In 2012, Human Rights Watch (HRW) issued a call for a global ban on autonomous weapons. A new NGO, the Campaign to Stop Killer Robots (CSKR) was formed in October 2012 to promote such a ban. In 2015, the Future of Life Institute (FLI) issued a new call for a ban, though now restricted to offensive autonomous weapons. The FLI proposal garnered the support of tens of thousands of signatories, including such prominent figures as Elon Musk and Stephen Hawking, and generated considerable attention in the international press and on social media. Meanwhile, the CSKR helped to organize “informal meetings of experts” starting in 2014 in Geneva under the auspices of the UN’s Convention on Prohibitions or Restrictions on the Use of Certain Conventional Weapons Which May Be Deemed to Be Excessively Injurious or to Have Indiscriminate Effects (CCW) for the purpose of exploring the possibility of adding an autonomous weapons ban to existing bans on land mines and blinding lasers, among other banned or restricted weapons. In 2017 these sessions were elevated to the level of annual and still ongoing meetings of a formally constituted Group of Governmental Experts (GGE). Against the background of these developments on the international legal front, an extensive literature on the ethics and policy of autonomous weapons has emerged and media attention to the debate has intensified. At least in the public arena, momentum seems to be building for some kind of ban. Is a ban the right way to go? I think not.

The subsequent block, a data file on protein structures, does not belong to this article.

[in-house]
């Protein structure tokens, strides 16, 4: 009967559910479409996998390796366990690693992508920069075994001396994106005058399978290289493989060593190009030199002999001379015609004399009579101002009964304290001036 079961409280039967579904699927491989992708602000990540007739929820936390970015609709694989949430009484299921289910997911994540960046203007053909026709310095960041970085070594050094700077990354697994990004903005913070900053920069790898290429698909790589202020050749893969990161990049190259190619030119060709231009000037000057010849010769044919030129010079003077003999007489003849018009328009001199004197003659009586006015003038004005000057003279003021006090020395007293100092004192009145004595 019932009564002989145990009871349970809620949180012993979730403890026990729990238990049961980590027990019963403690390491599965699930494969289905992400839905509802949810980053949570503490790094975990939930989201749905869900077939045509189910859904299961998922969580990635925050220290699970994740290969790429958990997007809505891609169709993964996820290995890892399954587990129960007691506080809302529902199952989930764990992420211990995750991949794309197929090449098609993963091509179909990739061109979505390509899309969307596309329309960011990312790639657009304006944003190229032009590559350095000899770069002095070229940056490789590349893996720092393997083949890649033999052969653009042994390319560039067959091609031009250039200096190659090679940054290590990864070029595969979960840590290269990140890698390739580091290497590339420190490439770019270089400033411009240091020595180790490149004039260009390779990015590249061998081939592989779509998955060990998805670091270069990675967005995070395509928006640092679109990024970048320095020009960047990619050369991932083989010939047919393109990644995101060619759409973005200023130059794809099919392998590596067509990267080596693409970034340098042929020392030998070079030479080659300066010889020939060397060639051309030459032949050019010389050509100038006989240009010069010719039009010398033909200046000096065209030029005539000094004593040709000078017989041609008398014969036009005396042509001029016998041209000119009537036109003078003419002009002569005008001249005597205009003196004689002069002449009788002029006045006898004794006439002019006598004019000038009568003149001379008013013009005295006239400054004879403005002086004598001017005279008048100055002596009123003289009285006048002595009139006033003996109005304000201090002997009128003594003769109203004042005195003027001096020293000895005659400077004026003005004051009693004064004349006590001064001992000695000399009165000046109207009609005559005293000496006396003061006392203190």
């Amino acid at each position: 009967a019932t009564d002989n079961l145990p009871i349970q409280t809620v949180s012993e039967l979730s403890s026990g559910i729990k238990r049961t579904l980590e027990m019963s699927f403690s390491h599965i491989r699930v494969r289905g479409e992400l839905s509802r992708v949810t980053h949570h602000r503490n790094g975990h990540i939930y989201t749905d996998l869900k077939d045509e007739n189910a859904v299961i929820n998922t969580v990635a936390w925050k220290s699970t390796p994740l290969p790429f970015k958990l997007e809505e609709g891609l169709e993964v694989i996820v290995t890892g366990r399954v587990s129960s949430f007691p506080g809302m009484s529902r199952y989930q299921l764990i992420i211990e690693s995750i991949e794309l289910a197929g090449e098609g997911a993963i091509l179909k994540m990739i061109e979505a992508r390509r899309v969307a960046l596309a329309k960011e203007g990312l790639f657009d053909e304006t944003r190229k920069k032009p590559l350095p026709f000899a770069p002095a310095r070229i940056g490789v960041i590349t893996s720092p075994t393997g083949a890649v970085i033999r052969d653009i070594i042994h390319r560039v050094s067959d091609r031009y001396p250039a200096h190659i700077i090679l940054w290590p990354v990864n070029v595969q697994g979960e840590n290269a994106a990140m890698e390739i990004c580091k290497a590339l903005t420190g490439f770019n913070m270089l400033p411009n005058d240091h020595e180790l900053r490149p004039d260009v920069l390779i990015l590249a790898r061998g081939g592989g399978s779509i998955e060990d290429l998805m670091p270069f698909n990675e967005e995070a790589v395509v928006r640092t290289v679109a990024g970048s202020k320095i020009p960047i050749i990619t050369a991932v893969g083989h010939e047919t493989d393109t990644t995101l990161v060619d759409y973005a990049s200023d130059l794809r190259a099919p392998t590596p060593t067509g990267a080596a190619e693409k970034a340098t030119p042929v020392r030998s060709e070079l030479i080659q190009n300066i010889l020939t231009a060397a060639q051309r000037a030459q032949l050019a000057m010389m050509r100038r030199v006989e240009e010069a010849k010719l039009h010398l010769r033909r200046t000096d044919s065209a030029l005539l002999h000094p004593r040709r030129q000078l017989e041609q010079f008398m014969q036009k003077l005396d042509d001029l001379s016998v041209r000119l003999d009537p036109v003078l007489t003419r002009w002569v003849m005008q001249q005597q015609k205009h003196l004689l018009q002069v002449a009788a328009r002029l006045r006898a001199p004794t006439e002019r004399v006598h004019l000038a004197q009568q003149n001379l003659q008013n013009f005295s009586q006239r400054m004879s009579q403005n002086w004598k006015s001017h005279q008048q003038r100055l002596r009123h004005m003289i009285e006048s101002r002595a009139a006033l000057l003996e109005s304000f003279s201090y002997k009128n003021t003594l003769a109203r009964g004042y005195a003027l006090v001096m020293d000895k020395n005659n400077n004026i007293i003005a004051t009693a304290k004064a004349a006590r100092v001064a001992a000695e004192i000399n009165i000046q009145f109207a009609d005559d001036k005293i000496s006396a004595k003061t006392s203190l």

Howard, Don (2022) In Defense of (Virtuous) Autonomous Weapons, Notre Dame Journal on Emerging Technologies 3 (2): 230–260.